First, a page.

They didn't know what to do with me. I figured I might as well make work for myself. The whole point of the show [I Remember Mapa] is you learn more from failure than success. The thing that failure gave me was a voice because I knew no one was going to come rescue me, and I had to get up and do my own thing.

Did you have any terrible standup experiences along the way?

Always. There was the Cactus Club in Newark, New Jersey, which in the '80s was a gay strip club. My intro was: "We have a comic here from New York, and I know we haven't had much luck with these. Here's Alec Mapa." In a strip club, no one wants to see a standup comic, so I flopped big time. In the wings, I saw someone getting fluffed, and he looked at me like, "Maybe my job isn't so bad after all."

Did an audience member ever feel you went too far or shouldn't have gone there?

Not really, though they get a little cranky in Seattle and San Francisco. They get a little finger waggy, which I'm always surprised by because San Francisco is the birthplace of gay politics, and we should be outrageous. There's more and more of the finger wagging lately. In the '80s, when we were all dying and we knew everyone hated us, we stuck together. We were stronger as a community because we had to be, but now we're telling each other what words to use. It seems petty.

There was plenty of P.C. back then too, believe me.

But it was important. It was about life and death stuff.

Speaking of which: What's it like performing on cruises?

On the Atlantis cruises and Rosie cruises; it's great, but they're two completely different experiences. On the Rosie cruise, there are children and on the Atlantis, they act like children.

But you like performing on the high seas?

Yes. The gay audiences forced me to up my game. They're the toughest audience you'll ever have because they're smarter and funnier than anybody, so you have to be quicker than them.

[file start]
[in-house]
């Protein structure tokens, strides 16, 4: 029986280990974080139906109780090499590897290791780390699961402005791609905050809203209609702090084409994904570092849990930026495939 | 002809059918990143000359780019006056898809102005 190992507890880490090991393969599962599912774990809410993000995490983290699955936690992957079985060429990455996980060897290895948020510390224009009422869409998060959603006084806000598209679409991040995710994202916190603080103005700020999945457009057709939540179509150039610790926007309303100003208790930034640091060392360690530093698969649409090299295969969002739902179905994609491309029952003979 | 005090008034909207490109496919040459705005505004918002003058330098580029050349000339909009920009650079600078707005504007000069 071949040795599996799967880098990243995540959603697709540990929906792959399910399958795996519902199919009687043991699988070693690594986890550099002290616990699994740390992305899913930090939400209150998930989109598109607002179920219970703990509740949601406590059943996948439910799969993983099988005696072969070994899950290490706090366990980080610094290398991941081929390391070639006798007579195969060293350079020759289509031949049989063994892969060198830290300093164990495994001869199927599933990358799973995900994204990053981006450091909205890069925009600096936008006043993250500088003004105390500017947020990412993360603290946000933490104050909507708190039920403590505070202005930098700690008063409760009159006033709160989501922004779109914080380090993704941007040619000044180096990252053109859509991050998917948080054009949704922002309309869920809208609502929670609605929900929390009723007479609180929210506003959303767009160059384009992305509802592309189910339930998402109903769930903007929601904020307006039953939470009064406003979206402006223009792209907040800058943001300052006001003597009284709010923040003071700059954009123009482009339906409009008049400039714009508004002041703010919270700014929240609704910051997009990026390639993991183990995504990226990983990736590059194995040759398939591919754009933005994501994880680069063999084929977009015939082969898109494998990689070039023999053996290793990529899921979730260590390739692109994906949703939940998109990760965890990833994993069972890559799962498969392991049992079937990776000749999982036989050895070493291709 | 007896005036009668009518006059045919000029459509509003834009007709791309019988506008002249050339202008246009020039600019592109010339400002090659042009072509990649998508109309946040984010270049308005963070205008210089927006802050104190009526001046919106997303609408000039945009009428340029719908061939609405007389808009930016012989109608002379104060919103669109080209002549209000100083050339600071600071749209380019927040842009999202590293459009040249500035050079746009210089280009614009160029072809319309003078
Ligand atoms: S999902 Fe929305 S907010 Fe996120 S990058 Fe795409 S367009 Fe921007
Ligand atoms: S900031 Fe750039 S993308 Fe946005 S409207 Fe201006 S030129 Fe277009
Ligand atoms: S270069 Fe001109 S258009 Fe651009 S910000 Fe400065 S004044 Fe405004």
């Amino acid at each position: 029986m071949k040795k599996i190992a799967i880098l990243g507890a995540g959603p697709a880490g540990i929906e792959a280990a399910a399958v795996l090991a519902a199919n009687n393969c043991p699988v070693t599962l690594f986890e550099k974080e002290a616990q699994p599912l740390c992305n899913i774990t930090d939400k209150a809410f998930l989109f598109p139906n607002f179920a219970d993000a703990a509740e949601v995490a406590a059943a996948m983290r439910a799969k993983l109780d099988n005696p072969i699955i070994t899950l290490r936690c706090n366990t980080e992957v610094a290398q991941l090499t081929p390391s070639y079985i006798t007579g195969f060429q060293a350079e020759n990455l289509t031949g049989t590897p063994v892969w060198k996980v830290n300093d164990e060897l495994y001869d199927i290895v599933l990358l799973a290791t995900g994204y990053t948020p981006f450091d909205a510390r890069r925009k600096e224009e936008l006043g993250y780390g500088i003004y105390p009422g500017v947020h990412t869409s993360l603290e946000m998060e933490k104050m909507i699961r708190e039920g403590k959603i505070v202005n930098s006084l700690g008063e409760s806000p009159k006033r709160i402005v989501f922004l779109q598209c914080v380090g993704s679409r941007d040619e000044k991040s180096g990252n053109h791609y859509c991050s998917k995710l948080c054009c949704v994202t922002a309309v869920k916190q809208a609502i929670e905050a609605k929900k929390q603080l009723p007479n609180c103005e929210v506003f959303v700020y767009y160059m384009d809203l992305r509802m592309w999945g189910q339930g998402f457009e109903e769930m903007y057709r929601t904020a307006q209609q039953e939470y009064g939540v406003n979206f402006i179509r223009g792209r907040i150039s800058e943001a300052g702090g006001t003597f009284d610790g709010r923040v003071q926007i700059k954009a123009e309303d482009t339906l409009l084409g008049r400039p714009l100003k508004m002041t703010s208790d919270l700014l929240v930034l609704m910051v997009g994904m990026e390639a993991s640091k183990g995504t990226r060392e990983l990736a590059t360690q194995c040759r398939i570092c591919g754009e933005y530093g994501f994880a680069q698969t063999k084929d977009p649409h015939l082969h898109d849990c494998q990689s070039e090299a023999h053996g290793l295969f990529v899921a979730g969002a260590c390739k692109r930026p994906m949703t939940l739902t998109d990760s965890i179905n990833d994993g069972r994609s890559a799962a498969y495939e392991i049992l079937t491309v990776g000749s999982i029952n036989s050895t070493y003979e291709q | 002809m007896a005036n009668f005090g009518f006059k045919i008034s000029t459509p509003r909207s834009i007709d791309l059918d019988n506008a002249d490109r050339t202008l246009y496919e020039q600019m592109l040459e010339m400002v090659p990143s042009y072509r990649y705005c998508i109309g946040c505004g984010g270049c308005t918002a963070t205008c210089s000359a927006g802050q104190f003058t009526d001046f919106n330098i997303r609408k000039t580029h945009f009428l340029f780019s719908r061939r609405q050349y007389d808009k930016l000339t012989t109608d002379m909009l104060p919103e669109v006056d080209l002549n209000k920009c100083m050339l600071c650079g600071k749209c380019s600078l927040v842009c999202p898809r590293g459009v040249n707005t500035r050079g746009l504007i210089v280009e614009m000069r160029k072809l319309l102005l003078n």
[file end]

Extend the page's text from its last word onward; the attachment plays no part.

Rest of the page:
Well, I've met a few pretty dumb gays, lol.

Yeah, there are some dumb ones out there. [laughs] Everyone's getting dumber. We don't have to try as hard. The phone has replaced the gay bar. You used to have to go up and talk to people and be brave, but now that's no longer required. I'm not sure what affect this will have on gay society, but it's already happening. The bars are closing.

Do people confuse you with Margaret Cho?

Sure. We all look alike. [laughs]

How's your wonderful little son, Zion?

He's not so little anymore. He's 9 and wears the same size shoe as me. He started out as a 5-year-old, and now I'm basically living with a big black guy. He's awesome and loves school.

Does he still have that sharp tongue?

He's worse than ever because he has us for parents. He bears no resemblance to the foster kid he was years ago. Recently, I picked him up from day care, and he had a sour look on his face. I said, "What's wrong with you?" He said: "I had a really challenging yoga class." He was a black kid from Compton, but he's now a white woman from Santa Monica.

How is married life for you? [Alec married Jamison Hebert in 2008.]